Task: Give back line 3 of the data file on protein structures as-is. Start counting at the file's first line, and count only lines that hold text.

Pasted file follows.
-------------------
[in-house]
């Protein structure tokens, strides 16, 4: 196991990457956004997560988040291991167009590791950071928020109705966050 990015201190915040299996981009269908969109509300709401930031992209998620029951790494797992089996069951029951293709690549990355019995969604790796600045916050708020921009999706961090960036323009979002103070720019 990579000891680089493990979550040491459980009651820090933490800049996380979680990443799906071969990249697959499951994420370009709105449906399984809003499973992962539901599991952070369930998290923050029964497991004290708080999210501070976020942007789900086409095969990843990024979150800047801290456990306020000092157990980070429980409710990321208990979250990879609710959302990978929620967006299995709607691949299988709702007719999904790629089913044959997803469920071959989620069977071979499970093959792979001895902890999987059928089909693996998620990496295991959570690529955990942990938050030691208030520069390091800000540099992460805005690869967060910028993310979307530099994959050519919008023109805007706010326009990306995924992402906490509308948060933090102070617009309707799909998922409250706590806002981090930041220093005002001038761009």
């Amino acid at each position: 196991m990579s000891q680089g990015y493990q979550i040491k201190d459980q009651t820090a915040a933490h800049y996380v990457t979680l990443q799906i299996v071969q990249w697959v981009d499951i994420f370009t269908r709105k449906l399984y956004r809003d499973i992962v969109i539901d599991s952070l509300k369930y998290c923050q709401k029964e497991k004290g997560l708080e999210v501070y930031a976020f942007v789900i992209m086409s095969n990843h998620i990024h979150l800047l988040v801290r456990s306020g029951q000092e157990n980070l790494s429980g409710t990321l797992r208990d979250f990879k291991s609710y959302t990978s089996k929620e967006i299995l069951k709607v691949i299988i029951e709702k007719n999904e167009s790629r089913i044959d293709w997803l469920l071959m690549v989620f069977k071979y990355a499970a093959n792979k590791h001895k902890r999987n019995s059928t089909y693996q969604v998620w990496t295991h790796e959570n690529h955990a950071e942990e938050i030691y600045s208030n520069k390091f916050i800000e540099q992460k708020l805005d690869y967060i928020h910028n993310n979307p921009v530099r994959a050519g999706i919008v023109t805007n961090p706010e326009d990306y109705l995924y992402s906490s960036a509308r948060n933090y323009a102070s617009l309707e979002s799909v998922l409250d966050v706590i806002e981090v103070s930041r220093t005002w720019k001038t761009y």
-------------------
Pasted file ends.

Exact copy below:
């Amino acid at each position: 196991m990579s000891q680089g990015y493990q979550i040491k201190d459980q009651t820090a915040a933490h800049y996380v990457t979680l990443q799906i299996v071969q990249w697959v981009d499951i994420f370009t269908r709105k449906l399984y956004r809003d499973i992962v969109i539901d599991s952070l509300k369930y998290c923050q709401k029964e497991k004290g997560l708080e999210v501070y930031a976020f942007v789900i992209m086409s095969n990843h998620i990024h979150l800047l988040v801290r456990s306020g029951q000092e157990n980070l790494s429980g409710t990321l797992r208990d979250f990879k291991s609710y959302t990978s089996k929620e967006i299995l069951k709607v691949i299988i029951e709702k007719n999904e167009s790629r089913i044959d293709w997803l469920l071959m690549v989620f069977k071979y990355a499970a093959n792979k590791h001895k902890r999987n019995s059928t089909y693996q969604v998620w990496t295991h790796e959570n690529h955990a950071e942990e938050i030691y600045s208030n520069k390091f916050i800000e540099q992460k708020l805005d690869y967060i928020h910028n993310n979307p921009v530099r994959a050519g999706i919008v023109t805007n961090p706010e326009d990306y109705l995924y992402s906490s960036a509308r948060n933090y323009a102070s617009l309707e979002s799909v998922l409250d966050v706590i806002e981090v103070s930041r220093t005002w720019k001038t761009y």